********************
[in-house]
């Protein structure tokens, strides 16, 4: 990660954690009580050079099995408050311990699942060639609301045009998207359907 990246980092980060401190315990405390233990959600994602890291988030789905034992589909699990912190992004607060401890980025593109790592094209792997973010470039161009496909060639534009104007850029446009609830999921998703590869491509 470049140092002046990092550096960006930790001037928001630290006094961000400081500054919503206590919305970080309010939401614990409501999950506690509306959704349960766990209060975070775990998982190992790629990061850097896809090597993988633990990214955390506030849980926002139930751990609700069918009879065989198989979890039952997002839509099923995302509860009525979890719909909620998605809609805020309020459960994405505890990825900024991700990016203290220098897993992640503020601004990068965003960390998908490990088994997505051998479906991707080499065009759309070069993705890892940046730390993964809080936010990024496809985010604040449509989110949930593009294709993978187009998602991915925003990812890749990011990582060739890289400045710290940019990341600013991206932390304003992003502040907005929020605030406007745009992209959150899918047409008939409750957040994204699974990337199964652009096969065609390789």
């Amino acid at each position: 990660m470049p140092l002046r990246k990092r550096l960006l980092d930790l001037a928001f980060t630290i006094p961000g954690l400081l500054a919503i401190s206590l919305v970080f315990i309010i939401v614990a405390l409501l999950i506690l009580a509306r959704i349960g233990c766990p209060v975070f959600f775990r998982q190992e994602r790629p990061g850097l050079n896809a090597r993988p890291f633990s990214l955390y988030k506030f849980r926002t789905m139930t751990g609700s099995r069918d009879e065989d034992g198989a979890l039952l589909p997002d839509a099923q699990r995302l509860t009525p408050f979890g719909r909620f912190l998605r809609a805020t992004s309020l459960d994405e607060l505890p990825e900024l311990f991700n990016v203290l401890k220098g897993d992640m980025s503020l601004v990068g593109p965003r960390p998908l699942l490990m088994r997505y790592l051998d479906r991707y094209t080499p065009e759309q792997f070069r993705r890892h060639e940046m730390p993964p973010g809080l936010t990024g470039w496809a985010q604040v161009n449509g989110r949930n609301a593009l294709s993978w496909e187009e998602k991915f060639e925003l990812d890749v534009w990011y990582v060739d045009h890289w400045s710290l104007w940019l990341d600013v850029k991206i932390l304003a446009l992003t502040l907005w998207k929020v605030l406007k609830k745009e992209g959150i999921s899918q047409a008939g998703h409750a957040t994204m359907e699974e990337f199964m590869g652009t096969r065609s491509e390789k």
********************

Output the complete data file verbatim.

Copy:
[in-house]
């Protein structure tokens, strides 16, 4: 990660954690009580050079099995408050311990699942060639609301045009998207359907 990246980092980060401190315990405390233990959600994602890291988030789905034992589909699990912190992004607060401890980025593109790592094209792997973010470039161009496909060639534009104007850029446009609830999921998703590869491509 470049140092002046990092550096960006930790001037928001630290006094961000400081500054919503206590919305970080309010939401614990409501999950506690509306959704349960766990209060975070775990998982190992790629990061850097896809090597993988633990990214955390506030849980926002139930751990609700069918009879065989198989979890039952997002839509099923995302509860009525979890719909909620998605809609805020309020459960994405505890990825900024991700990016203290220098897993992640503020601004990068965003960390998908490990088994997505051998479906991707080499065009759309070069993705890892940046730390993964809080936010990024496809985010604040449509989110949930593009294709993978187009998602991915925003990812890749990011990582060739890289400045710290940019990341600013991206932390304003992003502040907005929020605030406007745009992209959150899918047409008939409750957040994204699974990337199964652009096969065609390789």
């Amino acid at each position: 990660m470049p140092l002046r990246k990092r550096l960006l980092d930790l001037a928001f980060t630290i006094p961000g954690l400081l500054a919503i401190s206590l919305v970080f315990i309010i939401v614990a405390l409501l999950i506690l009580a509306r959704i349960g233990c766990p209060v975070f959600f775990r998982q190992e994602r790629p990061g850097l050079n896809a090597r993988p890291f633990s990214l955390y988030k506030f849980r926002t789905m139930t751990g609700s099995r069918d009879e065989d034992g198989a979890l039952l589909p997002d839509a099923q699990r995302l509860t009525p408050f979890g719909r909620f912190l998605r809609a805020t992004s309020l459960d994405e607060l505890p990825e900024l311990f991700n990016v203290l401890k220098g897993d992640m980025s503020l601004v990068g593109p965003r960390p998908l699942l490990m088994r997505y790592l051998d479906r991707y094209t080499p065009e759309q792997f070069r993705r890892h060639e940046m730390p993964p973010g809080l936010t990024g470039w496809a985010q604040v161009n449509g989110r949930n609301a593009l294709s993978w496909e187009e998602k991915f060639e925003l990812d890749v534009w990011y990582v060739d045009h890289w400045s710290l104007w940019l990341d600013v850029k991206i932390l304003a446009l992003t502040l907005w998207k929020v605030l406007k609830k745009e992209g959150i999921s899918q047409a008939g998703h409750a957040t994204m359907e699974e990337f199964m590869g652009t096969r065609s491509e390789k």